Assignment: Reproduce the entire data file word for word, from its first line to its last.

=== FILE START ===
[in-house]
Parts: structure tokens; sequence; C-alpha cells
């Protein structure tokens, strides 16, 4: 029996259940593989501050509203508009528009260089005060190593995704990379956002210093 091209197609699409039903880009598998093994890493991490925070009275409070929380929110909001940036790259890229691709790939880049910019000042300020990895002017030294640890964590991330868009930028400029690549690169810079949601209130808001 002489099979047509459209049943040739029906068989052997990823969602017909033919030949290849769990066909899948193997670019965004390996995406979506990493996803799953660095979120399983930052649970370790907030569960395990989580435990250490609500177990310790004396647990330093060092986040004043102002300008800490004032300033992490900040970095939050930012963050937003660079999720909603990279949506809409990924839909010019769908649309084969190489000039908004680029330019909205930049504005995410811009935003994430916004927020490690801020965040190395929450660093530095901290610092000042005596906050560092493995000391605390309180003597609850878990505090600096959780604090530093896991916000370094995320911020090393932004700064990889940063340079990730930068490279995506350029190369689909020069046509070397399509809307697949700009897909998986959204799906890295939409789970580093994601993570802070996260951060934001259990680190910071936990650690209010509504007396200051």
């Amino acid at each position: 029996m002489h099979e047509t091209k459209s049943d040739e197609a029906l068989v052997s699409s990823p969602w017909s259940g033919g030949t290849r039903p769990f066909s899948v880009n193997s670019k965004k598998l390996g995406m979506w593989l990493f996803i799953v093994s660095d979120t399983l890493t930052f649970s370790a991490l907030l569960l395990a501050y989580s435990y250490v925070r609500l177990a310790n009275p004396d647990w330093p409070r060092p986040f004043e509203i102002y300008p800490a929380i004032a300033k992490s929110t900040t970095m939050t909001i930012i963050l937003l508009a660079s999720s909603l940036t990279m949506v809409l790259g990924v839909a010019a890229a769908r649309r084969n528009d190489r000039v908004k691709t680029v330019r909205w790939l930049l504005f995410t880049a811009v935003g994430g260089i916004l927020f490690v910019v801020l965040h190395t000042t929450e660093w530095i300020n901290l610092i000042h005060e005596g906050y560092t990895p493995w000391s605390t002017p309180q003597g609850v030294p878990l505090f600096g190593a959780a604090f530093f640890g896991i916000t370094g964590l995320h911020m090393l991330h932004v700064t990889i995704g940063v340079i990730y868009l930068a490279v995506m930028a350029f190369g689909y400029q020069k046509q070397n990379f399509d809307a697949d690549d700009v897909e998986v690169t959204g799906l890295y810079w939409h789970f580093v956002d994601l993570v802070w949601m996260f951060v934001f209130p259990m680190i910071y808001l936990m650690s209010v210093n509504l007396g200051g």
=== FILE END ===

[in-house]
Parts: structure tokens; sequence; C-alpha cells
């Protein structure tokens, strides 16, 4: 029996259940593989501050509203508009528009260089005060190593995704990379956002210093 091209197609699409039903880009598998093994890493991490925070009275409070929380929110909001940036790259890229691709790939880049910019000042300020990895002017030294640890964590991330868009930028400029690549690169810079949601209130808001 002489099979047509459209049943040739029906068989052997990823969602017909033919030949290849769990066909899948193997670019965004390996995406979506990493996803799953660095979120399983930052649970370790907030569960395990989580435990250490609500177990310790004396647990330093060092986040004043102002300008800490004032300033992490900040970095939050930012963050937003660079999720909603990279949506809409990924839909010019769908649309084969190489000039908004680029330019909205930049504005995410811009935003994430916004927020490690801020965040190395929450660093530095901290610092000042005596906050560092493995000391605390309180003597609850878990505090600096959780604090530093896991916000370094995320911020090393932004700064990889940063340079990730930068490279995506350029190369689909020069046509070397399509809307697949700009897909998986959204799906890295939409789970580093994601993570802070996260951060934001259990680190910071936990650690209010509504007396200051």
């Amino acid at each position: 029996m002489h099979e047509t091209k459209s049943d040739e197609a029906l068989v052997s699409s990823p969602w017909s259940g033919g030949t290849r039903p769990f066909s899948v880009n193997s670019k965004k598998l390996g995406m979506w593989l990493f996803i799953v093994s660095d979120t399983l890493t930052f649970s370790a991490l907030l569960l395990a501050y989580s435990y250490v925070r609500l177990a310790n009275p004396d647990w330093p409070r060092p986040f004043e509203i102002y300008p800490a929380i004032a300033k992490s929110t900040t970095m939050t909001i930012i963050l937003l508009a660079s999720s909603l940036t990279m949506v809409l790259g990924v839909a010019a890229a769908r649309r084969n528009d190489r000039v908004k691709t680029v330019r909205w790939l930049l504005f995410t880049a811009v935003g994430g260089i916004l927020f490690v910019v801020l965040h190395t000042t929450e660093w530095i300020n901290l610092i000042h005060e005596g906050y560092t990895p493995w000391s605390t002017p309180q003597g609850v030294p878990l505090f600096g190593a959780a604090f530093f640890g896991i916000t370094g964590l995320h911020m090393l991330h932004v700064t990889i995704g940063v340079i990730y868009l930068a490279v995506m930028a350029f190369g689909y400029q020069k046509q070397n990379f399509d809307a697949d690549d700009v897909e998986v690169t959204g799906l890295y810079w939409h789970f580093v956002d994601l993570v802070w949601m996260f951060v934001f209130p259990m680190i910071y808001l936990m650690s209010v210093n509504l007396g200051g």